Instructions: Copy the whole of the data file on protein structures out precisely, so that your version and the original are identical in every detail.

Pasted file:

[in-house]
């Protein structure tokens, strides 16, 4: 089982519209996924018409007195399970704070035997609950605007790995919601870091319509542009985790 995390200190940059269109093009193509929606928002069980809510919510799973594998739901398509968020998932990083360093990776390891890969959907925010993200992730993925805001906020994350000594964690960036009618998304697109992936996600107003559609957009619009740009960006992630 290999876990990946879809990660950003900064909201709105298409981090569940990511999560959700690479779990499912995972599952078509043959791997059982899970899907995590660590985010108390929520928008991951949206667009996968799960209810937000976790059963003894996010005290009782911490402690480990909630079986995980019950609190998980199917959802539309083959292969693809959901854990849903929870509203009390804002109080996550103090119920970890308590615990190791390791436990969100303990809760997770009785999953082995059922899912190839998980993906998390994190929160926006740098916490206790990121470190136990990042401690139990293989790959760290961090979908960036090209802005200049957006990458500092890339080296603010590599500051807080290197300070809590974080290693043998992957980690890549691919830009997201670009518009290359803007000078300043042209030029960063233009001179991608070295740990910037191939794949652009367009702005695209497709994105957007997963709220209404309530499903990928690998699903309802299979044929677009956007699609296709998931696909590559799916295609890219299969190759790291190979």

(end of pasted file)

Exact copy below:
[in-house]
């Protein structure tokens, strides 16, 4: 089982519209996924018409007195399970704070035997609950605007790995919601870091319509542009985790 995390200190940059269109093009193509929606928002069980809510919510799973594998739901398509968020998932990083360093990776390891890969959907925010993200992730993925805001906020994350000594964690960036009618998304697109992936996600107003559609957009619009740009960006992630 290999876990990946879809990660950003900064909201709105298409981090569940990511999560959700690479779990499912995972599952078509043959791997059982899970899907995590660590985010108390929520928008991951949206667009996968799960209810937000976790059963003894996010005290009782911490402690480990909630079986995980019950609190998980199917959802539309083959292969693809959901854990849903929870509203009390804002109080996550103090119920970890308590615990190791390791436990969100303990809760997770009785999953082995059922899912190839998980993906998390994190929160926006740098916490206790990121470190136990990042401690139990293989790959760290961090979908960036090209802005200049957006990458500092890339080296603010590599500051807080290197300070809590974080290693043998992957980690890549691919830009997201670009518009290359803007000078300043042209030029960063233009001179991608070295740990910037191939794949652009367009702005695209497709994105957007997963709220209404309530499903990928690998699903309802299979044929677009956007699609296709998931696909590559799916295609890219299969190759790291190979």